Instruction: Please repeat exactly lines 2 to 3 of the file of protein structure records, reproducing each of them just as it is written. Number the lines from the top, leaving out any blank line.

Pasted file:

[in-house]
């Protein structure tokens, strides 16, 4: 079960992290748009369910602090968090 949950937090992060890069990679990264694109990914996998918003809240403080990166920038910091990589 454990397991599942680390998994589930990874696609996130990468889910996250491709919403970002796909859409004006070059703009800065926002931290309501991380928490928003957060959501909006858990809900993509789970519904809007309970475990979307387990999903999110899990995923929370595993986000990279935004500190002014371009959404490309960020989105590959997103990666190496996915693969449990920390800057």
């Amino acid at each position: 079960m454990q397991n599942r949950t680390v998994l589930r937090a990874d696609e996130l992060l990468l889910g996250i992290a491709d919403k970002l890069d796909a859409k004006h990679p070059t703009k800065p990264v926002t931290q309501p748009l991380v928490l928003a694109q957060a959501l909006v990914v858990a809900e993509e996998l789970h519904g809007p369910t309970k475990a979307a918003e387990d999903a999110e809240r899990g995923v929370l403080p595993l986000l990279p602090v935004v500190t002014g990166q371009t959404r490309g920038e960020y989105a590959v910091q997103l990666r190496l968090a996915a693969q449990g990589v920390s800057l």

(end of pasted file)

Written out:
């Protein structure tokens, strides 16, 4: 079960992290748009369910602090968090 949950937090992060890069990679990264694109990914996998918003809240403080990166920038910091990589 454990397991599942680390998994589930990874696609996130990468889910996250491709919403970002796909859409004006070059703009800065926002931290309501991380928490928003957060959501909006858990809900993509789970519904809007309970475990979307387990999903999110899990995923929370595993986000990279935004500190002014371009959404490309960020989105590959997103990666190496996915693969449990920390800057």
């Amino acid at each position: 079960m454990q397991n599942r949950t680390v998994l589930r937090a990874d696609e996130l992060l990468l889910g996250i992290a491709d919403k970002l890069d796909a859409k004006h990679p070059t703009k800065p990264v926002t931290q309501p748009l991380v928490l928003a694109q957060a959501l909006v990914v858990a809900e993509e996998l789970h519904g809007p369910t309970k475990a979307a918003e387990d999903a999110e809240r899990g995923v929370l403080p595993l986000l990279p602090v935004v500190t002014g990166q371009t959404r490309g920038e960020y989105a590959v910091q997103l990666r190496l968090a996915a693969q449990g990589v920390s800057l």